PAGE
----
Northern ticks and the diseases they can carryDisease carrying ticks are changing in the Upper Midwest, expanding both their range and the number of diseases they carry.
By: Associated Press,
Disease carrying ticks are changing in the Upper Midwest, expanding both their range and the number of diseases they carry.
— Ixodes scapularis (deer tick, black-legged tick): Prefers to live in hardwood forests. It’s common in the Upper Midwest. It can spread Lyme disease, anaplasmosis, babesiosis and Powassan disease.
— Dermacentor variabilis (american dog tick, wood tick): Common in Minnesota and often bites people. It can carry the bacteria that causes Rocky Mountain spotted fever. The Rocky Mountain wood tick, or dermacentor andersoni, is the other main carrier.
— Amblyomma americanum (lone star tick): Known for the distinctive white dot on the back of the adult female. It typically lives in the southern and southeastern states, but is now found in southern Iowa and Minnesota. It can carry southern tick-associated rash illness, or STARI, and ehrlichiosis.
— Lyme disease: A bacterial infection that can result in fever, headache, fatigue and a characteristic skin rash. If left untreated, Lyme disease can spread and damage the joints, the heart and nervous system.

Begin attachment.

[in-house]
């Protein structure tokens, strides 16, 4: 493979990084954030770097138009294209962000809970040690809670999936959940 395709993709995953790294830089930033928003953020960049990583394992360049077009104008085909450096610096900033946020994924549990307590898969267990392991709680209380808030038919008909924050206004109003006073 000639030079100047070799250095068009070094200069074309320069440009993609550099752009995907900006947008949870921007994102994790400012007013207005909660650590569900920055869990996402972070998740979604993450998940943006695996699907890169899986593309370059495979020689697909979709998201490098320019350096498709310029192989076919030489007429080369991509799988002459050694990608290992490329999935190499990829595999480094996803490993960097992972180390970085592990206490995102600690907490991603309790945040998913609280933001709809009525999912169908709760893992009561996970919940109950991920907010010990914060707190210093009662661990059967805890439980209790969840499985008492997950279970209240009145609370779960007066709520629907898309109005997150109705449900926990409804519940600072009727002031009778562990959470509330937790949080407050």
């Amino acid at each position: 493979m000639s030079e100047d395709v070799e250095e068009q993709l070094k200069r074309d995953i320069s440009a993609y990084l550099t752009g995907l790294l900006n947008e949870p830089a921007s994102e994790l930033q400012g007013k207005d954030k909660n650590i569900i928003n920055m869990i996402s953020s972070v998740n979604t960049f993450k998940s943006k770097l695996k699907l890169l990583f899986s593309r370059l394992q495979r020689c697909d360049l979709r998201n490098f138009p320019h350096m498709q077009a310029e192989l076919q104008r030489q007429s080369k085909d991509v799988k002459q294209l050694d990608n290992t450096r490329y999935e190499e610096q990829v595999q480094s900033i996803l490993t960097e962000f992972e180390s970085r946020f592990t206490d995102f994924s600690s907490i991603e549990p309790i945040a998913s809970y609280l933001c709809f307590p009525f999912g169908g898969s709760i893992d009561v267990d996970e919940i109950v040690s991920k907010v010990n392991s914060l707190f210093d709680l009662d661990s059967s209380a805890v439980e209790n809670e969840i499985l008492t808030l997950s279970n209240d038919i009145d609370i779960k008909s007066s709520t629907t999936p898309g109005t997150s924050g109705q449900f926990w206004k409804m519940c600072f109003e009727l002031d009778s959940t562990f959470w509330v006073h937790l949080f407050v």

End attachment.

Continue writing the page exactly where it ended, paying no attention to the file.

— Anaplasmosis: A bacterial infection with symptoms similar to the flu, with which it’s sometimes confused. It’s common in the Midwest and northeastern states.
— Babesiosis: A disease caused by microscopic parasites that attack red blood cells. Those infected suffer flu-like symptoms and a type of anemia. For the elderly or those with compromised immune systems, it can be life-threatening.
— Rocky Mountain spotted fever: A bacterial infection that can cause fever, vomiting, severe headache and a distinctive spotted rash. More than half the nation’s cases are in the south-Atlantic region. Minnesota recorded its first death from the disease in July.
— Powassan disease: A very rare viral disease that can cause swelling of the brain or the lining of the brain and spinal cord. A confirmed case in Minnesota in June was the western-most case ever recorded in North America.
— Ehrlichiosis: A general term for several bacterial diseases that are often spread by the lone star tick. Symptoms include fever, headache, fatigue, muscle aches and sometimes confusion. It’s sometimes misdiagnosed as anaplasmosis, but both are treated with the same medications.
— Southern Tick-Associated Rash Illness: The cause of STARI is unknown, but it’s not caused by the bacteria that causes Lyme disease. Symptoms include a distinctive “bulls-eye” rash, fatigue, fever, headache, muscle and joint pains. Unlike Lyme disease, it hasn’t been linked to chronic or neurological problems.
Sources: The Centers for Disease Control and Prevention, Minnesota Department of Health.